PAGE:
Rewire.News, “These Women Lost Their Midterm Election Bids—but They’re Trying Again in 2020”

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These candidates are pushing a progressive agenda in the 2020 election cycle after coming up short in the 2018 midterm elections.

Women in the 2018 midterms ran for office and won in unprecedented numbers—but some fell short of victory. Undeterred, several are jumping back in, believing 2020 could end differently.

What’s motivating them to run again in 2020? Heather Barmore, director of public affairs at VoteRunLead—an organization that trains women to run for office and whose program alumni include Cori Bush, a candidate running again this cycle in Missouri—told Rewire.News that there were many reasons why some women mayrun for office again. “A lot of candidates, they didn’t lose by a significant margin, so why not run again?”

In other instances, “they might be a Democratic woman who lost to a Republican man who [is] now thinking, ‘OK, well I see what’s happening in Congress now. I could definitely be better than the person who’s serving there. I’ll give it another try,’” Barmore said. Others, “just still have that passion.”

And in some areas, those in office may not reflect the diversity of their constituents. “They believe and know that they are more representative of the community,” Barmore said. “They’ve done it before. They’re willing to do it again. And they already have the name recognition from the 2018 race.”

Regardless of the reason why they’re giving it another go, here are some of the women taking the leap.

Marie Newman

Illinois’ 3rd Congressional District may be considered a safe seat for Democrats, but that doesn’t mean you can expect the Democrat holding it to espouse the party line on issues like abortion rights, LGBTQ rights, or the minimum wage. The district’s representative, Rep. Dan Lipinski, is one of the last remaining anti-choice Democrats in Congress—but he just barely held onto his seat in 2018 when progressive Marie Newman mounted a competitive primary challenge and lost by less than a handful of percentage points.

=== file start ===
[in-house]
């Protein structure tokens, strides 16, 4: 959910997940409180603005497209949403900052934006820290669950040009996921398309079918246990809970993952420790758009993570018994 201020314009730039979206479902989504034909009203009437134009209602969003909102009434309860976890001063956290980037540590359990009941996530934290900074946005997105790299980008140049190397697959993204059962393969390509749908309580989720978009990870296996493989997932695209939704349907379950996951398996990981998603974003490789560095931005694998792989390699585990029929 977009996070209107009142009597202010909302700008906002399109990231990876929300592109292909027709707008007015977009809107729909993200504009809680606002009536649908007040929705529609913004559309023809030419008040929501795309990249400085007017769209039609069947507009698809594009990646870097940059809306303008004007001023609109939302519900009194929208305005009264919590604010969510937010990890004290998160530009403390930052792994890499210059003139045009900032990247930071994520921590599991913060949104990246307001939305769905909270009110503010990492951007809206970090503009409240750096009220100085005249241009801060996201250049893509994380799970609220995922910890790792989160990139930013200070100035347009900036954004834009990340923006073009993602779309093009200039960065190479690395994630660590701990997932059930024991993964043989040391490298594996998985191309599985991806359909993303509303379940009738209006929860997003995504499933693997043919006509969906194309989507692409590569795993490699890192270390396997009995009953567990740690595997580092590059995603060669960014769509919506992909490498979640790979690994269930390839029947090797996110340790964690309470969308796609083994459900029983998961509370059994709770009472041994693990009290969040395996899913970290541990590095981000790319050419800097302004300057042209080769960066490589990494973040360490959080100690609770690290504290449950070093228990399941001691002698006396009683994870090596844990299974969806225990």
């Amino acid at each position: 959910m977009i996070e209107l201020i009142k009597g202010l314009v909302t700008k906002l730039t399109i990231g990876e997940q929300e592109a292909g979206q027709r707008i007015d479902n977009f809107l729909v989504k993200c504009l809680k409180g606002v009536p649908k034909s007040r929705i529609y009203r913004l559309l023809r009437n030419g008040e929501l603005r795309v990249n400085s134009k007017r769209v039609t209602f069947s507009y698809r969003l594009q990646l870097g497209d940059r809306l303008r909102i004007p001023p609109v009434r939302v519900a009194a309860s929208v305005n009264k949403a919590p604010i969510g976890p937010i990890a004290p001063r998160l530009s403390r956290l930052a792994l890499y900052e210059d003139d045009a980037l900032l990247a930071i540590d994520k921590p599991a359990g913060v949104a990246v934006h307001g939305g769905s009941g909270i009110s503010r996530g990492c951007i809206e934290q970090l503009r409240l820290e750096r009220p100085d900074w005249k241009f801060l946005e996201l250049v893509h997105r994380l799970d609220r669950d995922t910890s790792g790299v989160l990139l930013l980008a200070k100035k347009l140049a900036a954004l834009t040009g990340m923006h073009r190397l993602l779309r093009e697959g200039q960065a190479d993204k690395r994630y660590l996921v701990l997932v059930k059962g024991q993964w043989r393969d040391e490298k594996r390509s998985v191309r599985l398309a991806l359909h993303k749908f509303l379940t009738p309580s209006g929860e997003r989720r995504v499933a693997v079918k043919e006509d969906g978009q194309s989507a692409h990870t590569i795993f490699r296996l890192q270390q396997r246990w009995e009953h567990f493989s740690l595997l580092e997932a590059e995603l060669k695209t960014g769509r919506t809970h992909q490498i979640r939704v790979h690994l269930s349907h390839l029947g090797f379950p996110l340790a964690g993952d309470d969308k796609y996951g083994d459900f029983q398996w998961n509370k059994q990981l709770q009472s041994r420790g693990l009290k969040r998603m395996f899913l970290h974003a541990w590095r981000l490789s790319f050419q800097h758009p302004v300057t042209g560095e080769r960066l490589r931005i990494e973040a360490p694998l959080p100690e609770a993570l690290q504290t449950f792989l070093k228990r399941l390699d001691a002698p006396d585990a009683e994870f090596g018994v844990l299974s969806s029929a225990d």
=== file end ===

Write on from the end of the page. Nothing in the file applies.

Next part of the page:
After she launched another bid to unseat Lipinski in April, Newman—an abortion rights supporter—told Rewire.News that “bunches of things” have changed since her last run for office that may make her victorious this time around. “We have spent the last year working very hard, broadening the coalition,” she said at the time, noting the campaign had “worked in all of the communities” to garner support, working “up and down the line grassroots to grasstops built stronger relationships.”

Newman’s 2020 campaign has made a splash. Both progressive organizations fundraising on her behalf and the campaign itself saw a boost in donations after news broke that the campaign had lost consultants due to the DCCC policy of “blacklisting” vendors who work with those who challenge incumbent Democrats. Then in early May, Newman racked up endorsements from groups including MoveOn, NARAL Pro-Choice America, Planned Parenthood, and the Progressive Change Campaign Committee. Though the groups had endorsed Newman during the last election cycle, this time around, EMILY’s List jumped into the race early despite having waited until the month before the primary to do so in 2018.

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